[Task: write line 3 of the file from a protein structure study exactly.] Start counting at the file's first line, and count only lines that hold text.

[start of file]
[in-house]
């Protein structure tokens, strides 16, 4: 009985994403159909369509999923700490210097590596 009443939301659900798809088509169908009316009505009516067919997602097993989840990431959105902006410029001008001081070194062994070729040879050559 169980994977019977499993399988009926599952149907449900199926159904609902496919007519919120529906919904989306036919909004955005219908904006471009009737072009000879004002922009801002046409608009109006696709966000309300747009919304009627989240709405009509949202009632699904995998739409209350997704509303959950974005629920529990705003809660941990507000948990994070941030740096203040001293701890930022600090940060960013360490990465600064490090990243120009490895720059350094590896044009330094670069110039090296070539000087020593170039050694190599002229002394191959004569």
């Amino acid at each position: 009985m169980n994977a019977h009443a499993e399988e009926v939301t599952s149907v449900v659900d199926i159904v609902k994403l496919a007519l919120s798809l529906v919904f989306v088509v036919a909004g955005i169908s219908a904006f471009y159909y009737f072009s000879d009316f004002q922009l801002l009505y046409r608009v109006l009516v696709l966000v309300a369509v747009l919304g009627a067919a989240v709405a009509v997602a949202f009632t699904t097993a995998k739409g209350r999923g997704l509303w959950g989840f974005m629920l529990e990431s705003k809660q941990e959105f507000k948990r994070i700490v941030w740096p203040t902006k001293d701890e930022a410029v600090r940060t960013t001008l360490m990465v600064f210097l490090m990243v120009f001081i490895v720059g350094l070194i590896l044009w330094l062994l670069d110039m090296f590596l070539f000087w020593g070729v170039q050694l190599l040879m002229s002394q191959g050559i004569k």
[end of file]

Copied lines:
């Amino acid at each position: 009985m169980n994977a019977h009443a499993e399988e009926v939301t599952s149907v449900v659900d199926i159904v609902k994403l496919a007519l919120s798809l529906v919904f989306v088509v036919a909004g955005i169908s219908a904006f471009y159909y009737f072009s000879d009316f004002q922009l801002l009505y046409r608009v109006l009516v696709l966000v309300a369509v747009l919304g009627a067919a989240v709405a009509v997602a949202f009632t699904t097993a995998k739409g209350r999923g997704l509303w959950g989840f974005m629920l529990e990431s705003k809660q941990e959105f507000k948990r994070i700490v941030w740096p203040t902006k001293d701890e930022a410029v600090r940060t960013t001008l360490m990465v600064f210097l490090m990243v120009f001081i490895v720059g350094l070194i590896l044009w330094l062994l670069d110039m090296f590596l070539f000087w020593g070729v170039q050694l190599l040879m002229s002394q191959g050559i004569k």